Digs reveal Anglo-Saxon settlements

ARCHAEOLOGISTS have meticulously built up a picture of ancient settlements in an isolated location near Aldeburgh.

Richard Smith

ARCHAEOLOGISTS have meticulously built up a picture of ancient settlements in an isolated location near Aldeburgh.

Their work follows two digs during which they discovered evidence of life in the Anglo-Saxon period at Barber's Point, which is on the banks of the River Alde opposite Iken.

The digs were carried out in 2004 and 2006 by up to 50 volunteers with the help of the county council's archaeological service.

The Local History Initiative gave £25,000 towards the work which was commissioned by the Aldeburgh and District Local History Society.

Richard Newman, a founder member of the society, had a long-held ambition to dig at Barber's Point and he is delighted with the success of the project.

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“It has been a fascinating time and a lot of people have had a lot of fun, enjoyed a taste of archaeology and developed a greater understanding of what was going on in these parts,” he said.

“When we started we thought we would just find a fairly humble Roman site, possibly linked to salt making of which there are a number of sites on the River Alde. But by the second session it became obvious that it was considerably more.”

Mr Newman added: “I am constantly asked by members whether we are going back to the site.

“The trouble is that the county's archaeological department are now, having been somewhat off-hand about a mere Roman settlement, rather excited and think it could be linked to Iken monastery.

“Now they are saying that, instead of just two professional archaeologists on site, they need four or six and we will have to pay for them which will be rather expensive.”

The site is situated on a slight promontory on the northern bank of the River Alde where erosion of the river cliff originally revealed abundant deposits of pottery on the foreshore.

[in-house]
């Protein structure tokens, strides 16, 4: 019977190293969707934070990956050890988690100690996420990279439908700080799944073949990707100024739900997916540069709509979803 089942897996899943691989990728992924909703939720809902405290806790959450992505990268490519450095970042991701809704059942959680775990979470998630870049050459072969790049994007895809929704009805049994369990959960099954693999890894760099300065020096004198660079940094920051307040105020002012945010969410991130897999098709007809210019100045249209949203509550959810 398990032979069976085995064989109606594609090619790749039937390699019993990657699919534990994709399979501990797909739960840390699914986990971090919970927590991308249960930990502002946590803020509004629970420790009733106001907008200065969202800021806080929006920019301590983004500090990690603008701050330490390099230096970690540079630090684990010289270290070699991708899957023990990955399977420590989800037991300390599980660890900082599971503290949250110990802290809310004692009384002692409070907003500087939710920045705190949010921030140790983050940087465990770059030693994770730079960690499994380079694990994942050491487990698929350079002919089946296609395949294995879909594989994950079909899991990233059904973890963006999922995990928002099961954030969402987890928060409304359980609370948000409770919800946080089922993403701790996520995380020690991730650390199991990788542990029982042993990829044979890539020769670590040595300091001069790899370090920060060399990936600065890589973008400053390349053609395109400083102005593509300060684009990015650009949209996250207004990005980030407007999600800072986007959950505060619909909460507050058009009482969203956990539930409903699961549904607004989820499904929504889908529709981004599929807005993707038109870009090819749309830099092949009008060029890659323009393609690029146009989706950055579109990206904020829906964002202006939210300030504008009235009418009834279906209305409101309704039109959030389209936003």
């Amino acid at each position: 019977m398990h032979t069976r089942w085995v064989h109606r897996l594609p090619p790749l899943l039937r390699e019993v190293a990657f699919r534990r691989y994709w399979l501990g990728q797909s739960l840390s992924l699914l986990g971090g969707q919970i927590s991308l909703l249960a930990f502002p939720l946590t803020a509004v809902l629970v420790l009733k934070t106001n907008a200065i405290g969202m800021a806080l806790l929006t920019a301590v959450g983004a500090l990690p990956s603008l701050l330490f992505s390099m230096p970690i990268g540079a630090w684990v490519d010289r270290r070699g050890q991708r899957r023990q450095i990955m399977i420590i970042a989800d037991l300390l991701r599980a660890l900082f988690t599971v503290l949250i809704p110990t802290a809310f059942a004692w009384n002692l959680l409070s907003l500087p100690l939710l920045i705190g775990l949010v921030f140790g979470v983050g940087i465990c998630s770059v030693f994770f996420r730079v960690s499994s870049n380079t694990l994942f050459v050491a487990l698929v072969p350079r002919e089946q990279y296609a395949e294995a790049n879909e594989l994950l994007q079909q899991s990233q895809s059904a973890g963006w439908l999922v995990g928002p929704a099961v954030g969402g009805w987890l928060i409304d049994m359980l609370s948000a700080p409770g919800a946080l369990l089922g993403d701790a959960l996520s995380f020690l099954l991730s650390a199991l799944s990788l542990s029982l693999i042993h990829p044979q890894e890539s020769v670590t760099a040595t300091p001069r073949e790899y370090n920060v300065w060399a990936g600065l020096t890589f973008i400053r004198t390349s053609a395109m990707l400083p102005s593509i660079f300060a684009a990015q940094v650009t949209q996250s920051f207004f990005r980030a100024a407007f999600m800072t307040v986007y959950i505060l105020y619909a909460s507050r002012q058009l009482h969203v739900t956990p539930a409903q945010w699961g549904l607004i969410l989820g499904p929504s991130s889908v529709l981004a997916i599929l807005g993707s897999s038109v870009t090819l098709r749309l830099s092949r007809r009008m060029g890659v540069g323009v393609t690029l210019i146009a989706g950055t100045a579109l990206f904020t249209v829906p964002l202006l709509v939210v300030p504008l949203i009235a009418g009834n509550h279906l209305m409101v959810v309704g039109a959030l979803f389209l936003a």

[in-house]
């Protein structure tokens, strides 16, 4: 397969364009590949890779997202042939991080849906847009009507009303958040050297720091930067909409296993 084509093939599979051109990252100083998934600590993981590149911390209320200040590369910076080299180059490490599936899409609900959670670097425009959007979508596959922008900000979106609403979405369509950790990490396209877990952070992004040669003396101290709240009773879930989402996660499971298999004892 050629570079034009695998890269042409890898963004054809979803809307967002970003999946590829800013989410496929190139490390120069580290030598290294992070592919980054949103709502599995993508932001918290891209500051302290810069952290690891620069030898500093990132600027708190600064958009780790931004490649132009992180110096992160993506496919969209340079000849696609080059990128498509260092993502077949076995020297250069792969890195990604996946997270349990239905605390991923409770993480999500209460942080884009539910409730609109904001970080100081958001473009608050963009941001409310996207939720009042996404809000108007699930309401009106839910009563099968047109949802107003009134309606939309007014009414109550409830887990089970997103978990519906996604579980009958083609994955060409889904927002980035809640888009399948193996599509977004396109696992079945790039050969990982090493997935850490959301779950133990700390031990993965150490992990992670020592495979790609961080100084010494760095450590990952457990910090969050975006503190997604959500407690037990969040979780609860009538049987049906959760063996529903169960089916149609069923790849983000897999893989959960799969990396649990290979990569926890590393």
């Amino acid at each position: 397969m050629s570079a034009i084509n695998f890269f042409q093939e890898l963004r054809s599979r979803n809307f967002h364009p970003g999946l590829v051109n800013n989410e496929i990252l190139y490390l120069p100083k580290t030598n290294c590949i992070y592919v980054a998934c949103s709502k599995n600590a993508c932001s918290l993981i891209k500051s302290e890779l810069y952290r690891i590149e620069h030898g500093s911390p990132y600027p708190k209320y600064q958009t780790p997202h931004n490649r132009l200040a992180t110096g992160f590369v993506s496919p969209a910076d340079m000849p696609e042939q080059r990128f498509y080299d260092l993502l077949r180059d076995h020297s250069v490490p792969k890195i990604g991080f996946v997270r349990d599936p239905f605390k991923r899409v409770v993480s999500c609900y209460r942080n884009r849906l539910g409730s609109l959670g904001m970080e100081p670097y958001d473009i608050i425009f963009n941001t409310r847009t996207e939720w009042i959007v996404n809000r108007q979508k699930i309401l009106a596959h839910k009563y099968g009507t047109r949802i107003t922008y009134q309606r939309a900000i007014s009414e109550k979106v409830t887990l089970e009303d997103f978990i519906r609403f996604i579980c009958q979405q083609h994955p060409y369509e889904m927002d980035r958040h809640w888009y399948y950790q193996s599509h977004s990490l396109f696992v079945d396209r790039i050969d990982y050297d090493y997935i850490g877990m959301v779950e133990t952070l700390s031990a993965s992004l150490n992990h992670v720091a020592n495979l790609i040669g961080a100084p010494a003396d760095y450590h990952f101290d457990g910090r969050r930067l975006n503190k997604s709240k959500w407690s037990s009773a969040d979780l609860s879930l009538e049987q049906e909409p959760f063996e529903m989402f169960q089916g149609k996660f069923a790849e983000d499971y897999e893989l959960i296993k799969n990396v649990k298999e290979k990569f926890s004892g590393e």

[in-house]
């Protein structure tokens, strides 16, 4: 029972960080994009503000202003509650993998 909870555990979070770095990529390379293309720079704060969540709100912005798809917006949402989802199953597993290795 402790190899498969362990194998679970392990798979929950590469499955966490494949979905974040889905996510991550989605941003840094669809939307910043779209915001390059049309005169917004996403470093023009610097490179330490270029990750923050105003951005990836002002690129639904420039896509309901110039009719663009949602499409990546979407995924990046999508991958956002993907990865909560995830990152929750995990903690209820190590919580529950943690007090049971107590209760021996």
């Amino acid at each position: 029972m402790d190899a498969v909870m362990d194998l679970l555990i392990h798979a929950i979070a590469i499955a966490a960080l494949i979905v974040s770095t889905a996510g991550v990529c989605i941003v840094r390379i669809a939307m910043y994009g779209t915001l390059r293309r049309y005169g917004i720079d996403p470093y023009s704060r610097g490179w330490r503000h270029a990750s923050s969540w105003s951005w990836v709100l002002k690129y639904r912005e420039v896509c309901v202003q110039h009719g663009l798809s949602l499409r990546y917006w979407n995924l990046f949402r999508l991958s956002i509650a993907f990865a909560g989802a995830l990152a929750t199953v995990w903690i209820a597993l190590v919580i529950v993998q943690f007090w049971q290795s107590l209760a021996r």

An excavation in 1907 confirmed Roman activity on the site - but Anglo-Saxon finds were not identified at that time.

The latest excavations produced a total of 3,348 sherds of pottery ranging in date from the prehistoric to the medieval period. The majority of it was Roman.

Also discovered were briquetage, fired clay, worked flint, animal bones and oyster shells.

The realisation in 2004 that there was a substantial Anglo-Saxon presence on the site led to further digs in 2006 to clarify the dating of the ditched enclosure systems and the possibility of timber structures. Parts of three possible rectangular timber buildings were found.

Jezz Meredith, the county council's project officer, said: “Although the original objectives of the 2004 excavation were concerned with elucidating an enigmatic Roman period site, the results have considerably exceeded expectations by establishing Barber's Point as a short-lived settlement of the time of the emergence of the East Anglian kingdom, and possibly part of the early monastic tradition of the 7th and 8th Centuries, exploiting the resources of a now isolated location.”

An opportunity was also taken to undertake historical research at Decoy Farm, near Snape, where evidence was found of a Saxon cemetery.

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